It’s the eternal question for golfers, can I get an extra 10/20 yards off the tee? The answer is almost always yes, but to know where to start we need to assess a few different things. To break it down simply we need to make sure we are optimising 2 things: speed and ball flight. When it comes to speed, we need to look at your club speed, ball speed and smash factor (an effective efficiency rating for your ball speed). And flight boils down to launch and spin.
The first domino to fall on the way to optimal driver distance is the technique that the golfer is putting into the swing, are you delivering the club correctly to hit bombs? A really common fault that we see is players hitting down on the ball which can create a number of issues. What this often will do is launch the ball low with high spin, thumbs down to that ball flight. To get the most out of our ball flight we want to be launching the ball high with a fairly low spin rate, around 2000 to 2500 is often about perfect, and when it comes to attack angle the best way to do this is hit up on the ball. This obviously gets the ball moving on an upward trajectory but importantly is does that without chopping down on the ball and imparting excess backspin which acts like a hand brake on your ball, slowing it down and stopping it travelling forwards.
The next thing to figure out is do we strike the ball correctly? If your catching the ball in the low heel of the club, it’s unlikely that you’re getting much speed into the ball and getting the optimum ball flight. What we want is to find the middle of the club more often than not so we can efficiently impart maximum speed into the ball. If your strike creeps into the higher portion in the toe then you may well see your distance jump as well, but potentially with the risk of the hook. If we’re striking the ball as we should be, we should hopefully have a smash factor of 1.5, this figure is calculated by dividing your ball speed by your club speed, if this comes out anywhere near 1.5 you have the optimal club speed/ball speed ratio.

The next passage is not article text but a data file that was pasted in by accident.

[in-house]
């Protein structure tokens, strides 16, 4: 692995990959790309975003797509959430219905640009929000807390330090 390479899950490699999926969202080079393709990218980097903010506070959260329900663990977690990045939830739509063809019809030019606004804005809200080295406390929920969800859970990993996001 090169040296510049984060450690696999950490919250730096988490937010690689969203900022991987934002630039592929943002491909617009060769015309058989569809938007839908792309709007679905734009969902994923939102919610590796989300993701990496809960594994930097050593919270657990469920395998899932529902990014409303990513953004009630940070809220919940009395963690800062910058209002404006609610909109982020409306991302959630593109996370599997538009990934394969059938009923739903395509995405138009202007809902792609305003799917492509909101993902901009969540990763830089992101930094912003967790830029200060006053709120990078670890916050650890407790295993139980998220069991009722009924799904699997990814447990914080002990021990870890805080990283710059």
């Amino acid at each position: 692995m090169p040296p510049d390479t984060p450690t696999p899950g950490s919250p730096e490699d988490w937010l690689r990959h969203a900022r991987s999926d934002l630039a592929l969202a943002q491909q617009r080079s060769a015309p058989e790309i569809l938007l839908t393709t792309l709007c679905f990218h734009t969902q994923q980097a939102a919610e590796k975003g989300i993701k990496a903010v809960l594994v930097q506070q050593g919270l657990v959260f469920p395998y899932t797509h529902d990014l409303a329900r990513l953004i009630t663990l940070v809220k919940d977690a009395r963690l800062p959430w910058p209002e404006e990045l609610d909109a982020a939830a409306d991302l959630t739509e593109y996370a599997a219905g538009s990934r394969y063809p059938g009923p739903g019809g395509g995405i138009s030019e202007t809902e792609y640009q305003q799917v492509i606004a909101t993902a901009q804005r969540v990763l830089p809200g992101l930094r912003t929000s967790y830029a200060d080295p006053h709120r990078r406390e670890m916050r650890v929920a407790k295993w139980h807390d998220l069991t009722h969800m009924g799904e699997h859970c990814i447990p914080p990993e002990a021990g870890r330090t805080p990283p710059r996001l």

If you do all of this and gain a smash factor of 1.5, launch and spin the ball in the correct window, then to add distance you’ll need to start looking at increasing your clubhead speed. The thing we want to maintain when gaining club speed is the smash factor, if you just swing harder you’ll probably lose control and everything we’ve talked about goes out of the window, so the most effective way to achieve this is work on sequencing and how you generate power in a lesson format.
As a club fitter, however, my first instinct is always to find out if your equipment is working with you or against you. If you’ve put into practise all of the things that I’ve alluded to above and still struggling to get everything out of your tee shots, you probably need to look at your club needs. A vital piece of the puzzle is loft. If your loft is too high, you’ll likely launch and spin the ball too much along with potentially losing ball speed. Too low and you’ll struggle to maximise your carry. The design of the club head can also have an effect on the launch and spin but can be used to help on any off centre strikes, as the technology nowadays is so good at keeping the club stable when we don’t hit it out of the screws. And the shaft is also an important component to guarantee that we have maximum control over the club so you
can square the clubface, hit it out of the middle and have the right amount of stability for your speed. All of this is very easily assessed in a fitting scenario.
If any of this has rung true, maybe you don’t feel like you’re finding the middle of the face, or you’re swinging it really well and the ball seems to stall in the air, then feel free to come down to the shop inquire about lessons and fittings, I’m sure we’ll be able to find you a few extra yards!
Custom Fitting Specialist